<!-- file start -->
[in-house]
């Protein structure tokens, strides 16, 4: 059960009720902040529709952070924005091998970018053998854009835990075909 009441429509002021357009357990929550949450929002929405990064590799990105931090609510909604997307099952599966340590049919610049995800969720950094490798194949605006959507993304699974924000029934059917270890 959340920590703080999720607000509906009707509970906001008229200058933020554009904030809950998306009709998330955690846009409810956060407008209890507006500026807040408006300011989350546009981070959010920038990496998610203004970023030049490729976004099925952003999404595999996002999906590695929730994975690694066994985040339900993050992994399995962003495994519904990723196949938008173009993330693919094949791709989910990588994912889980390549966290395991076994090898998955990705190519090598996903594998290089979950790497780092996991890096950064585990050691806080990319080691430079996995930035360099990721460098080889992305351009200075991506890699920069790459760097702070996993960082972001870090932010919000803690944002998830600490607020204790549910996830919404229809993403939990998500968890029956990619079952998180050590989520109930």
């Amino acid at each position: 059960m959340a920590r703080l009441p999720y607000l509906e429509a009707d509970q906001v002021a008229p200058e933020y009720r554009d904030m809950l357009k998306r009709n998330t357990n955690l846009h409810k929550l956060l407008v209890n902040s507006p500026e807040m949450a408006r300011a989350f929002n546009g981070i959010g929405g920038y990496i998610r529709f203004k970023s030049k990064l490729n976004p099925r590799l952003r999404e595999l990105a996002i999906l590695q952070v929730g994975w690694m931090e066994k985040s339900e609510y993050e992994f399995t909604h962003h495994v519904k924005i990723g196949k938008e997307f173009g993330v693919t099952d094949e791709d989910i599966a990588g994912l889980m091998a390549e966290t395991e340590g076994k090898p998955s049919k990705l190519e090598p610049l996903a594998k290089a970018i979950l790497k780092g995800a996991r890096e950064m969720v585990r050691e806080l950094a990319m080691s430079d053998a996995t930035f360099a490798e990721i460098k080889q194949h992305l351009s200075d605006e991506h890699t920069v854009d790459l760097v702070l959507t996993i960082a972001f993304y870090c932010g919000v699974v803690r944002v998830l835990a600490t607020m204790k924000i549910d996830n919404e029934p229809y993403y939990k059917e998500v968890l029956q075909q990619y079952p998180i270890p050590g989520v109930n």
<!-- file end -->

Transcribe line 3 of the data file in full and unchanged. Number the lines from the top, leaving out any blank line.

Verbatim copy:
């Amino acid at each position: 059960m959340a920590r703080l009441p999720y607000l509906e429509a009707d509970q906001v002021a008229p200058e933020y009720r554009d904030m809950l357009k998306r009709n998330t357990n955690l846009h409810k929550l956060l407008v209890n902040s507006p500026e807040m949450a408006r300011a989350f929002n546009g981070i959010g929405g920038y990496i998610r529709f203004k970023s030049k990064l490729n976004p099925r590799l952003r999404e595999l990105a996002i999906l590695q952070v929730g994975w690694m931090e066994k985040s339900e609510y993050e992994f399995t909604h962003h495994v519904k924005i990723g196949k938008e997307f173009g993330v693919t099952d094949e791709d989910i599966a990588g994912l889980m091998a390549e966290t395991e340590g076994k090898p998955s049919k990705l190519e090598p610049l996903a594998k290089a970018i979950l790497k780092g995800a996991r890096e950064m969720v585990r050691e806080l950094a990319m080691s430079d053998a996995t930035f360099a490798e990721i460098k080889q194949h992305l351009s200075d605006e991506h890699t920069v854009d790459l760097v702070l959507t996993i960082a972001f993304y870090c932010g919000v699974v803690r944002v998830l835990a600490t607020m204790k924000i549910d996830n919404e029934p229809y993403y939990k059917e998500v968890l029956q075909q990619y079952p998180i270890p050590g989520v109930n």